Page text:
Unison members hold demonstration in Portsmouth to call for more money for lowest paid workers

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UNION members protested outside the Civic Offices in Portsmouth today in a demand for more pay.

Unison is calling for the council to introduce a £1 per hour pay rise across all workers to tackle the problem of low wages.

Unison members handed out leaflets outside the Civic Offices

Unison members handed out leaflets outside the Civic Offices

It says there are 1,014 staff employed by the authority on less than £7.65.

Its pay campaign is in protest to the 18 per cent fall in real term wages since 2010.

It follows the council agreeing to a one per cent pay rise, following three years of pay freezes.

Something the union members say was done to protect jobs, but hasn’t happened.

Unison branch chairman Jon Woods said: ‘We are campaigning for a £1 per hour pay rise for everybody. We are urging members to reject the latest offer and if so many do and they refuse, then it could lead to national strike action in the summer.

‘We are not alone, this kind of thing is happening across health services and education.

‘We were told if we had pay freezes then we would save jobs but we haven’t seen that happen.’

Mr Woods labelled the low wage ‘a false economy’ as many on lower wages are relying ion befiort sto survive.

He added: ‘If they just put more into people’s pay in the first place then the government would get it back through taxation and the economy anyway. It is a no brainer. Britain needs a pay rise.’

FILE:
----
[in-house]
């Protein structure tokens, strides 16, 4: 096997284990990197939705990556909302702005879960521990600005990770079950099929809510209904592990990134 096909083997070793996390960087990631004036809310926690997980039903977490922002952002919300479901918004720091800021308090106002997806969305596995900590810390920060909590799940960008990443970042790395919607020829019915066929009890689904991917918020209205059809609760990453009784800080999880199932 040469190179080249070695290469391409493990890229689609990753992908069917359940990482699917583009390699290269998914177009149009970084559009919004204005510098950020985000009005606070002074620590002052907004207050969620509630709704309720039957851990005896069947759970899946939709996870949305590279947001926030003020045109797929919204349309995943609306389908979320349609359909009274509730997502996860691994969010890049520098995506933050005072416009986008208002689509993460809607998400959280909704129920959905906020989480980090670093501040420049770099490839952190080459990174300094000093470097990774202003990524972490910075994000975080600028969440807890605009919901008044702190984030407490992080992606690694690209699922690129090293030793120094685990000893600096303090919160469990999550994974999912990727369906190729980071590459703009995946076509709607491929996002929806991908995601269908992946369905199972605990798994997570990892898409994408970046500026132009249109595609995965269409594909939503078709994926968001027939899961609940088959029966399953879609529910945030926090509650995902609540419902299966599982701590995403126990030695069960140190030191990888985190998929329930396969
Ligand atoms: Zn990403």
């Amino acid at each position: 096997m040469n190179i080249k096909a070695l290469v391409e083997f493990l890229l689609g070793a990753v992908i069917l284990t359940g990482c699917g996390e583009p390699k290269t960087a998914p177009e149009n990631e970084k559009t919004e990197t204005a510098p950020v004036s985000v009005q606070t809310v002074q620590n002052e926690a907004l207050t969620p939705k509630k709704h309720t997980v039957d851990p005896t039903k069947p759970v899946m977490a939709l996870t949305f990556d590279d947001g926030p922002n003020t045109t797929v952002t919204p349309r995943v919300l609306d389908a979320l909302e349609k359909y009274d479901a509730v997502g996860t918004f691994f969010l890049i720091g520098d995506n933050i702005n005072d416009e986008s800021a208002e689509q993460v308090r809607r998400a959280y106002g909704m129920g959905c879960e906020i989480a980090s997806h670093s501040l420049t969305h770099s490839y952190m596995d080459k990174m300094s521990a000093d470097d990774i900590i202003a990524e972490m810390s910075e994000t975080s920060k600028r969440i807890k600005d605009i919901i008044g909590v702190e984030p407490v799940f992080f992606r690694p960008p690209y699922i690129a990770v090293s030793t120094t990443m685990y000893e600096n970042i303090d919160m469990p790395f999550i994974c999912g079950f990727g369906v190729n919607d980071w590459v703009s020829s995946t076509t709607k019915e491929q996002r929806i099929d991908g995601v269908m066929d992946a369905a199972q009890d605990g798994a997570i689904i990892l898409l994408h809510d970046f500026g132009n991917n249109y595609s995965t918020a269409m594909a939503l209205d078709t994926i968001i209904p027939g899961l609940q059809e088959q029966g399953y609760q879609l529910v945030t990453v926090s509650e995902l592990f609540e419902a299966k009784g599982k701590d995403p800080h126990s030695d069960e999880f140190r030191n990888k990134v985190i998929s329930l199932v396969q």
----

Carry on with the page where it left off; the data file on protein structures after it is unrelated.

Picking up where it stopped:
Unison branch secretary Lee Sprake was handing out leaflets.

He said: ‘It’s about time we had a pay rise that is not below the rate of inflation.

‘A pay rise of a pound for all will affect those on low wages a little bit more.

‘More people are slipping into poverty and most of those have a working person in the household. £1 more an hour would mean so much to them.

Andy Straker, Unison regional organiser said: ‘Unison strongly believes it is unfair that people providing essential public services do not have a decent standard of living.

‘Making the living wage the bottom rate of pay in local government and giving everyone an earnings boost would not only improve morale, reduce sick leave and let employees know that they are valued after all.

‘It would inject some growth into local economies – and so the UK economy too.’

Council leader Gerald Vernon-Jackson said the council had already agreed to implement the living wage for its lowest paid workers, which exceeds what Unison are asking for.

Cllr Vernon-Jackson added: ‘We are part of the national negotiations for wages. What we are doing is tackling low by introducing the living wage.’